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Online Poker Players With Over $10,000 in Accounts Must File FBAR

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    When most taxpayers and tax professionals think about the Foreign Account Tax Compliance Act or the Bank Secrecy Act, they think of bank accounts that Americans may be using to shelter funds from U.S. taxation. And though this is normally the case, the Internal Revenue Service is beginning to widen the scope of what an “account” is, under the law.

    In a ruling handed down on June 4th, a Federal Court for the Northern District of California found that “financial accounts” that are subject to foreign reporting statutes aren’t limited to traditional banks1. In fact, it seems that under the ruling, any “digital construct” that holds money could require the filing of an FBAR. This includes online accounts held for the purpose of foreign online gambling.

    Mr. Hom’s Gambling Activities

    In 2006 and 2007, John Hom gambled online through digital poker sites such as (based in the Isle of Man) and (based in Gibraltar). In order to play, Hom would transfer money into an account with a service called FirePay (based in the U.K.), which would then send those funds to his chosen gambling sites where they would be placed into an account directly with the respective digital poker service. Because Hom played with two different poker sites, he had three accounts: the FirePay account, the PokerStars account and the PartyPoker account.

    During a routine audit of Hom’s taxes, the I.R.S. determined that the numbers didn’t add up and they opened an FBAR audit and discovered that he had not filed FBAR’s for the accounts until 2010. The I.R.S. assessed penalties for $30,000 ($10,000 per account) for 2006 and a $10,000 penalty based on his 2007 PokerStars account.

    Hom argued that the online gambling accounts weren’t “foreign” because it is possible that the gambling services were holding his money in a U.S. account. It is true that all three of the online gambling services had bank accounts in the United States and therefore a real possibility existed that Hom’s money was actually being kept in a U.S. bank. But the federal court ruled that it was irrelevant where his money was actually being kept. They court said in its’ ruling that the account at issue is not the bank account where the gambling services kept their money, but rather the fact that the account that Hom kept his money may have been a “digital construct” but was controlled by foreign corporations and therefore were considered “other accounts” under the Bank Secrecy Act.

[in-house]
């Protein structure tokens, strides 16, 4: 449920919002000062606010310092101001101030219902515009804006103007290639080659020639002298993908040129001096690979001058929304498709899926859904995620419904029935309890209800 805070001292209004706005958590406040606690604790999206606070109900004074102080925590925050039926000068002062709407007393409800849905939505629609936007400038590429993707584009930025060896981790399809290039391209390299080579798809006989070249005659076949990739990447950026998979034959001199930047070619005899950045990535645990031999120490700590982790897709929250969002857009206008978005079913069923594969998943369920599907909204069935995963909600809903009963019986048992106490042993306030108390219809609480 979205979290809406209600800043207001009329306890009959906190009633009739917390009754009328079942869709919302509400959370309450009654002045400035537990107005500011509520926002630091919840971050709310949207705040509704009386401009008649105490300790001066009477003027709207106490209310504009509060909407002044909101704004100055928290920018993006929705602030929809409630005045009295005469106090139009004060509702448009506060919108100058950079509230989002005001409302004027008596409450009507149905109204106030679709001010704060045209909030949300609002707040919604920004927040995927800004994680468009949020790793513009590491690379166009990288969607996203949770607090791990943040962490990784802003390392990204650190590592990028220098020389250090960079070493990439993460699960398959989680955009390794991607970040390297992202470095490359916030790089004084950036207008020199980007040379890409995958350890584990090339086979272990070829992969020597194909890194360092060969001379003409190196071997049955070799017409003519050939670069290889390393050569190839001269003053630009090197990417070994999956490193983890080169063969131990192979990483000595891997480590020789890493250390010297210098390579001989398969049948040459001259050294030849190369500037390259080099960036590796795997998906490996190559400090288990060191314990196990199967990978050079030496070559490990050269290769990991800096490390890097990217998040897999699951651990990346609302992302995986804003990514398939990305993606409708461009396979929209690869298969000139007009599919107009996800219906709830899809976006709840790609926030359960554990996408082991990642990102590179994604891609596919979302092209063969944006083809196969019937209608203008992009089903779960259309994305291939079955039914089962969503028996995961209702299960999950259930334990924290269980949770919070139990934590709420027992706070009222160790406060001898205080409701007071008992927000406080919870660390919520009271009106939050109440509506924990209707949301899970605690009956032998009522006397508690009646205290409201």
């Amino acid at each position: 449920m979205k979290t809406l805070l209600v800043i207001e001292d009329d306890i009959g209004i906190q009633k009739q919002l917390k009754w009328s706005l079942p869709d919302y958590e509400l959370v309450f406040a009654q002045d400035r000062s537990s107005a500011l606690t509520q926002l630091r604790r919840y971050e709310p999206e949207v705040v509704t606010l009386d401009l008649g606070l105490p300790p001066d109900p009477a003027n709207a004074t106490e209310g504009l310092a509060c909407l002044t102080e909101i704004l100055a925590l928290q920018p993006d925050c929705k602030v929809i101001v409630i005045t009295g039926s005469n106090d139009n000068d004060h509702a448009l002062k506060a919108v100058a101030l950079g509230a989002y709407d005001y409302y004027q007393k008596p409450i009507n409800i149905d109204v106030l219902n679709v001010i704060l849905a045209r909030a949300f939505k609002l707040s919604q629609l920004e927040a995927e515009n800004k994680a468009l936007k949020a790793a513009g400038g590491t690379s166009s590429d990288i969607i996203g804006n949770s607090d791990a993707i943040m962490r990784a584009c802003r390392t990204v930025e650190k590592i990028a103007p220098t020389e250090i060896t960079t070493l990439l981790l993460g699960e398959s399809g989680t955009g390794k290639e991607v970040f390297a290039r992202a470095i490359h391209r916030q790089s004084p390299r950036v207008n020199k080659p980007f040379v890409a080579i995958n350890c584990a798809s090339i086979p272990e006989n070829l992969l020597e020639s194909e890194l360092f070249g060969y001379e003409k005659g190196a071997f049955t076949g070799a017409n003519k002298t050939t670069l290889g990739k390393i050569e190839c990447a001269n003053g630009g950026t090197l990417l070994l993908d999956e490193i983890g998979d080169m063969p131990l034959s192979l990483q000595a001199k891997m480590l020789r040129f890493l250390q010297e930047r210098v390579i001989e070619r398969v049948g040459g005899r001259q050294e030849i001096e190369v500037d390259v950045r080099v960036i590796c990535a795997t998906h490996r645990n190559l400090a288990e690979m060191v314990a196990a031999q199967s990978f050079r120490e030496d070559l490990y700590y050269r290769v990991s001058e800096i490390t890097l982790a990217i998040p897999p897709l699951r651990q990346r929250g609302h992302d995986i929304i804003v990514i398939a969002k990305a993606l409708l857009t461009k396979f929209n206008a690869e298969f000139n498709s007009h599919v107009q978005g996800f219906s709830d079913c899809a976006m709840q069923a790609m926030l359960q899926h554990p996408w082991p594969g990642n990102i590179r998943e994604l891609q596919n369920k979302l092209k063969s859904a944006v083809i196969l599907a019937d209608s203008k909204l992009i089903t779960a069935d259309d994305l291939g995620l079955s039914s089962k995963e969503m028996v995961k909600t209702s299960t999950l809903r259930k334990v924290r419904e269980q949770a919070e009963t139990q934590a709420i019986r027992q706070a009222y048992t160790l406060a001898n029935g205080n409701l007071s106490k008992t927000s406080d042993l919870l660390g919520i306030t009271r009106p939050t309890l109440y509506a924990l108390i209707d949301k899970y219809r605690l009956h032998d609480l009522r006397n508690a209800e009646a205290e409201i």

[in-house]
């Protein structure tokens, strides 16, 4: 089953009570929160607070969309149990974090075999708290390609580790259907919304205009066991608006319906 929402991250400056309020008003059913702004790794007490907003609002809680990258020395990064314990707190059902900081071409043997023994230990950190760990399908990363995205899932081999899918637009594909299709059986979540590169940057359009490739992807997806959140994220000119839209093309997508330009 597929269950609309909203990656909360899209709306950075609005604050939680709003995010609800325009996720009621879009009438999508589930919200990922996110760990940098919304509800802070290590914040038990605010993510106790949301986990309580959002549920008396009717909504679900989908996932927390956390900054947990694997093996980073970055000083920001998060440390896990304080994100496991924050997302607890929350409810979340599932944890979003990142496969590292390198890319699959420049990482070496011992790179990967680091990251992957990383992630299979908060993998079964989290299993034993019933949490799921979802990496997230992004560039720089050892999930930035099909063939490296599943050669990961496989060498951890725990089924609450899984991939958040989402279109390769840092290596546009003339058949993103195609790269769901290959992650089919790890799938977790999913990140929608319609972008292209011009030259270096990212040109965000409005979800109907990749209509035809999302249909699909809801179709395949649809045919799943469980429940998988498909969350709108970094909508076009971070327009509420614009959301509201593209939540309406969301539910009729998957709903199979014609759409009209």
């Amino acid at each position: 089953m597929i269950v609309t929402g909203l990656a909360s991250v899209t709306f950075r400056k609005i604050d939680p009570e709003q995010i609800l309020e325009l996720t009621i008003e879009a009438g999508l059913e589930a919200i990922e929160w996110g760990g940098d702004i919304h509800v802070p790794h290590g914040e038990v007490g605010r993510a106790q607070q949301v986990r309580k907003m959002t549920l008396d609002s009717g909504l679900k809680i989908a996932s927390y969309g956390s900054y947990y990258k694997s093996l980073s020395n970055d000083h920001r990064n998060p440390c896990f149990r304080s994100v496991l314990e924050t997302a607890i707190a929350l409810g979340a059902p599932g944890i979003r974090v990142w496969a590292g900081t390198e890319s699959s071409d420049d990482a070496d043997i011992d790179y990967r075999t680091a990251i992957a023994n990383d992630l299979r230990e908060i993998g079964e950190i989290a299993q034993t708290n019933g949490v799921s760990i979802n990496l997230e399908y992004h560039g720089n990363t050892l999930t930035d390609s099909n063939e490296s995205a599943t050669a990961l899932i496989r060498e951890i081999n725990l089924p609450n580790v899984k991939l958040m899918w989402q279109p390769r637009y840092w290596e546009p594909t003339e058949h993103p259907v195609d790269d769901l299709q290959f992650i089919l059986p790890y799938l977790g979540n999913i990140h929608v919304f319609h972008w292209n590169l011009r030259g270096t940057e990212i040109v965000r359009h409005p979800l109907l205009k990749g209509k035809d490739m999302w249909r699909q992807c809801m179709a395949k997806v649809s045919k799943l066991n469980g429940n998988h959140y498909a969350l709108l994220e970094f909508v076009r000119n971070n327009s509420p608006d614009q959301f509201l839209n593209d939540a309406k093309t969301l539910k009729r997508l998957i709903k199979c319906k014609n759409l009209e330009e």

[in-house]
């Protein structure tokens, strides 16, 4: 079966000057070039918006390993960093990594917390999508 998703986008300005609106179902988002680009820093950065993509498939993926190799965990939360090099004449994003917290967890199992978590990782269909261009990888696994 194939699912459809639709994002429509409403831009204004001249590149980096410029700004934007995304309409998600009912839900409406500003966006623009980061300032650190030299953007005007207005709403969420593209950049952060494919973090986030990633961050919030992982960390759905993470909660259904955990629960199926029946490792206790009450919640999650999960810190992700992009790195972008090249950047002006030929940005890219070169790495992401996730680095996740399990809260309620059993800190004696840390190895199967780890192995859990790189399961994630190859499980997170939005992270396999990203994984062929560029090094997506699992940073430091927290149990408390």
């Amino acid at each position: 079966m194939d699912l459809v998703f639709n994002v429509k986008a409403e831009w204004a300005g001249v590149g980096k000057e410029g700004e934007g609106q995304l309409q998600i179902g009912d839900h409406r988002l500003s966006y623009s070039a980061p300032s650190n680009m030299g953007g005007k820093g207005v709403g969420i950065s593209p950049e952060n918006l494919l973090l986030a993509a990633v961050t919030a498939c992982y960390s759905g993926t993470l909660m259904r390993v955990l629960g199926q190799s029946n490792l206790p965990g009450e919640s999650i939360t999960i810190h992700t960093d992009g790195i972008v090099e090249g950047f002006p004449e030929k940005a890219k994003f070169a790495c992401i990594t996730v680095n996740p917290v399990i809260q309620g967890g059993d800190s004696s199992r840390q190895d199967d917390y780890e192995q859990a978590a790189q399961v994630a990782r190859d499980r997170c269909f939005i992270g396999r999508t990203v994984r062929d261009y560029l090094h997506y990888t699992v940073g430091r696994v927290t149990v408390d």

What Does this Mean for Americans Who Gamble Online?

    This federal court ruling plainly states that any American that has had a balance of $10,000 or more in an online gambling account must file an FBAR before June 30th. Further, if you have gambled online in previous years and failed to file an FBAR, it is in your best interest to seek the advice of an experienced tax attorney. The penalty for the willful failing to file an FBAR is 50% of the highest account balance for each year that you failed to file. There is also possible prison time for a taxpayer that is found to have willfully not filed an FBAR.

    As we reported last week, the terms of the Offshore Voluntary Disclosure Program have changed. The government has made it easier to come clean and get current on your FBAR disclosures. But you must act fast. If the government finds out about your foreign accounts before you enter the voluntary disclosure program, you won’t be allowed to enter and will be looking at hefty penalties and possibly time in a federal prison.

    The tax professionals at the Tax Law Offices of David W. Klasing have valuable experience in assisting taxpayers participate in the Offshore Voluntary Disclosure Program and avoid steep fines and jail time. But time is not on your side. FBAR’s for this year must be submitted by June 30th and foreign countries will start sending the I.R.S. American account information beginning on July 1st. If you have or have had money in a foreign account (including an online gambling account) contact us today for a reduced rate consultation.

    1 United States v. Hom, 13 AFTR 2d 2014-XXXX, (N.D. Cal, 06/04/2014)

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